Self-regulation of anterior insula with real-time fMRI and its behavioral effects in obsessive-compulsive disorder: A feasibility study

Korhan Buyukturkoglu, Hans Roettgers, Jens Sommer, Mohit Rana, Leonie Dietzsch, Ezgi Belkis Arikan, Ralf Veit, Rahim Malekshahi, Tilo Kircher, Niels Birbaumer, Ranganatha Sitaram, Sergio Ruiz

Research output: Contribution to journalArticlepeer-review


Introduction Obsessive-compulsive disorder (OCD) is a common and chronic condition that can have disabling effects throughout the patient's lifespan. Frequent symptoms among OCD patients include fear of contamination and washing compulsions. Several studies have shown a link between contamination fears, disgust over-reactivity, and insula activation in OCD. In concordance with the role of insula in disgust processing, new neural models based on neuroimaging studies suggest that abnormally high activations of insula could be implicated in OCD psychopathology, at least in the subgroup of patients with contamination fears and washing compulsions. Methods In the current study, we used a Brain Computer Interface (BCI) based on real-time functional magnetic resonance imaging (rtfMRI) to aid OCD patients to achieve down-regulation of the Blood Oxygenation Level Dependent (BOLD) signal in anterior insula. Our first aim was to investigate whether patients with contamination obsessions and washing compulsions can learn to volitionally decrease (down-regulate) activity in the insula in the presence of disgust/anxiety provoking stimuli. Our second aim was to evaluate the effect of down-regulation on clinical, behavioural and physiological changes pertaining to OCD symptoms. Hence, several pre- and post-training measures were performed, i.e., confronting the patient with a disgust/anxiety inducing real-world object (Ecological Disgust Test), and subjective rating and physiological responses (heart rate, skin conductance level) of disgust towards provoking pictures. Results Results of this pilot study, performed in 3 patients (2 females), show that OCD patients can gain self-control of the BOLD activity of insula, albeit to different degrees. In two patients positive changes in behaviour in the EDT were observed following the rtfMRI trainings. Behavioural changes were also confirmed by reductions in the negative valence and in the subjective perception of disgust towards symptom provoking images. Conclusion Although preliminary, results of this study confirmed that insula down-regulation is possible in patients suffering from OCD, and that volitional decreases of insula activation could be used for symptom alleviation in this disorder.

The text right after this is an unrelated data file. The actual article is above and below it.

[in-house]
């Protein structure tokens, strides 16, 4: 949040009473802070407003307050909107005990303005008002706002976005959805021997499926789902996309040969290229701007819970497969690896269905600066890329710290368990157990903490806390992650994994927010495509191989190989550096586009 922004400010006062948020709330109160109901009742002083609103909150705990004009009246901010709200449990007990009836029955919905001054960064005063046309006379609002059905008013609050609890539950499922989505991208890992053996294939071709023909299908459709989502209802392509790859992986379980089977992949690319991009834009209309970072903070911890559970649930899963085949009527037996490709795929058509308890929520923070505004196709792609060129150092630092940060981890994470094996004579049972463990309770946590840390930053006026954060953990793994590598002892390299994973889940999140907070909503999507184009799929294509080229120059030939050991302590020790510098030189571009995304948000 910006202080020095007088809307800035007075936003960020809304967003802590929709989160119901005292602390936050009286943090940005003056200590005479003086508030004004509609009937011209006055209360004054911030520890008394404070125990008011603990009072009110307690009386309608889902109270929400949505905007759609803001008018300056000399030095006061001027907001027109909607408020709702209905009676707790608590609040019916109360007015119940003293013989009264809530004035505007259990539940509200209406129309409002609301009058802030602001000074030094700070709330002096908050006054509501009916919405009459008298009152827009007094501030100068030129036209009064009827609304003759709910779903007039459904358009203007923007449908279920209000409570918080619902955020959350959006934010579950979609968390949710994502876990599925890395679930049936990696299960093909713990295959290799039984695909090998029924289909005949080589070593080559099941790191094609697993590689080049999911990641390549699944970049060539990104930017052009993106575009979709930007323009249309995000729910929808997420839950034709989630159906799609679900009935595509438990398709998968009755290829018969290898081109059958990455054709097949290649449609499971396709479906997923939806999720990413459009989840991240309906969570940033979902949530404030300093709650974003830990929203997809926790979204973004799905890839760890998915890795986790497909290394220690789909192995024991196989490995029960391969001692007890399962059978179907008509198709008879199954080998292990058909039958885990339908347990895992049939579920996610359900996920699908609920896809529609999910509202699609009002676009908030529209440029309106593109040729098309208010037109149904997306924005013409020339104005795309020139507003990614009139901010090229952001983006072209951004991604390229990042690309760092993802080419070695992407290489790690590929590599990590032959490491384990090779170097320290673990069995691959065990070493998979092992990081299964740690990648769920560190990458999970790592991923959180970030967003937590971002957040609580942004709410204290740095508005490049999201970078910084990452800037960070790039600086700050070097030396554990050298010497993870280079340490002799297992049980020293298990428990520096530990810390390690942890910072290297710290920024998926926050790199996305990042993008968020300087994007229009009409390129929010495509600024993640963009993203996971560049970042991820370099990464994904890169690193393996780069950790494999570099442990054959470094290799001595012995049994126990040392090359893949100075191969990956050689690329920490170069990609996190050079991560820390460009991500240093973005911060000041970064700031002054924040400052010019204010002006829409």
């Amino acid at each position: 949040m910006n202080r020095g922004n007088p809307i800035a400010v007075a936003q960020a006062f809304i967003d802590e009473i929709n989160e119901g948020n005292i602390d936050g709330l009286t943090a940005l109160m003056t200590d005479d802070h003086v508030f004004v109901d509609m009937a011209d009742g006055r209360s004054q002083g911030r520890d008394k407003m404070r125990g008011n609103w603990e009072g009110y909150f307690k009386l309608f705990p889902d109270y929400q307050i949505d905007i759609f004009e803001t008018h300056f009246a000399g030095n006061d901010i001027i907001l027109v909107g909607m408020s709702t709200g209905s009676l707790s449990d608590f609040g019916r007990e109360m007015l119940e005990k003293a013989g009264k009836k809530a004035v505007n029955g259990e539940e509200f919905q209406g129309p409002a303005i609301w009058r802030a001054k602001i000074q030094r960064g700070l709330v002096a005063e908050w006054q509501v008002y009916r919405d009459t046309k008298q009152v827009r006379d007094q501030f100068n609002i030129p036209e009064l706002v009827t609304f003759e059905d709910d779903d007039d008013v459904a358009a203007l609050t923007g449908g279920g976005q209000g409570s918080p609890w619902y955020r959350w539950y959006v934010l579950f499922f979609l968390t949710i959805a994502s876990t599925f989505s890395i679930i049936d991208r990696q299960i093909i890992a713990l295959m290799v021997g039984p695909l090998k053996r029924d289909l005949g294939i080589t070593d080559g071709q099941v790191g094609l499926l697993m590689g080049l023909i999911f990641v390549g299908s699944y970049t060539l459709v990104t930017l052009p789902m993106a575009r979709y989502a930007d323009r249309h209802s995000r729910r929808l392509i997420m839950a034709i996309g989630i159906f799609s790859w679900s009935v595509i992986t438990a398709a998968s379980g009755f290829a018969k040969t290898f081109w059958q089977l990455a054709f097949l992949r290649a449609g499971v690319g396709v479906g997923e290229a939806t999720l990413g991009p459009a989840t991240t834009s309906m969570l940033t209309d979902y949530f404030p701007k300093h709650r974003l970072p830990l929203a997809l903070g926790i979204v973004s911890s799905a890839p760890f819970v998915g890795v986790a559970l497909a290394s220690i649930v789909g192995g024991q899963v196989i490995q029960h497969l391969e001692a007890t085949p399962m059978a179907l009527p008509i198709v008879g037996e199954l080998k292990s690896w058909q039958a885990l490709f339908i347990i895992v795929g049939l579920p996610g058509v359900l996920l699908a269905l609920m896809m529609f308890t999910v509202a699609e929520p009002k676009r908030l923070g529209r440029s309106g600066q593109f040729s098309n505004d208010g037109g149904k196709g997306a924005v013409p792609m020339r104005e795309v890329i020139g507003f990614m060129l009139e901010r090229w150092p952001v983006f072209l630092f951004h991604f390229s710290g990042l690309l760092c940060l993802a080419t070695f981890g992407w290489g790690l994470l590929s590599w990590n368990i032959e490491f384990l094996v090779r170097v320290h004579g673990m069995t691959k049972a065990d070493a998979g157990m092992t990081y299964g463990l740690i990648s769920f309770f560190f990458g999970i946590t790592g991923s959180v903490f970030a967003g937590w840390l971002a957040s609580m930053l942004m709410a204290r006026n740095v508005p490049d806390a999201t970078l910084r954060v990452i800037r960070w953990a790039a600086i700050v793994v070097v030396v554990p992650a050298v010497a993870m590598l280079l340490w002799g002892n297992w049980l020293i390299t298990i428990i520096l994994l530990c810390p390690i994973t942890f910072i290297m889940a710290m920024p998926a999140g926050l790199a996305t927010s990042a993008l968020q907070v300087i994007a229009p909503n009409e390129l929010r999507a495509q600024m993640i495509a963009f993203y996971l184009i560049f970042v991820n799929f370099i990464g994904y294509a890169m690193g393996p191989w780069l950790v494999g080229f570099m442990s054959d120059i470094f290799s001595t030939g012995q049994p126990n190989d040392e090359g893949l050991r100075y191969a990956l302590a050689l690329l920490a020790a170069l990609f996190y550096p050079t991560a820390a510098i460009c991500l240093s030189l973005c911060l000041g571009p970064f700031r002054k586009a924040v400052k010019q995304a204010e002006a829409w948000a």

Original languageEnglish
Article numbere0135872
JournalPLoS One
Issue number8
Publication statusPublished - Aug 24 2015

ASJC Scopus subject areas

  • Agricultural and Biological Sciences(all)
  • Biochemistry, Genetics and Molecular Biology(all)
  • Medicine(all)


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